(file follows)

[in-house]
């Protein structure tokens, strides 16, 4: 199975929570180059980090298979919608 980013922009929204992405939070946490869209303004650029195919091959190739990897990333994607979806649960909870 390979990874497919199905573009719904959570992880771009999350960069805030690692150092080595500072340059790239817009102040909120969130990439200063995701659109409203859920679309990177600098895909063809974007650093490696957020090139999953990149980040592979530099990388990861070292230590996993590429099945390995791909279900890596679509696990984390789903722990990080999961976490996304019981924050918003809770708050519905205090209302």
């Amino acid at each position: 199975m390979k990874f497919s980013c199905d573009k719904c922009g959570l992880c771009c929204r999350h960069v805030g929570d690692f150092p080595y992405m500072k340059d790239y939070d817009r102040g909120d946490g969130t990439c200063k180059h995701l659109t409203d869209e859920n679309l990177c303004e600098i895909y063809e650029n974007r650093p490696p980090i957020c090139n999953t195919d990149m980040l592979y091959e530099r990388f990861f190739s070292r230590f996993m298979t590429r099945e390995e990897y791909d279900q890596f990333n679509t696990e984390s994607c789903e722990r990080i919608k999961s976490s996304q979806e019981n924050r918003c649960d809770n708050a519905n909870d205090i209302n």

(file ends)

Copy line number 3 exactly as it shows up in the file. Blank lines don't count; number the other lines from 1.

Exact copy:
């Amino acid at each position: 199975m390979k990874f497919s980013c199905d573009k719904c922009g959570l992880c771009c929204r999350h960069v805030g929570d690692f150092p080595y992405m500072k340059d790239y939070d817009r102040g909120d946490g969130t990439c200063k180059h995701l659109t409203d869209e859920n679309l990177c303004e600098i895909y063809e650029n974007r650093p490696p980090i957020c090139n999953t195919d990149m980040l592979y091959e530099r990388f990861f190739s070292r230590f996993m298979t590429r099945e390995e990897y791909d279900q890596f990333n679509t696990e984390s994607c789903e722990r990080i919608k999961s976490s996304q979806e019981n924050r918003c649960d809770n708050a519905n909870d205090i209302n």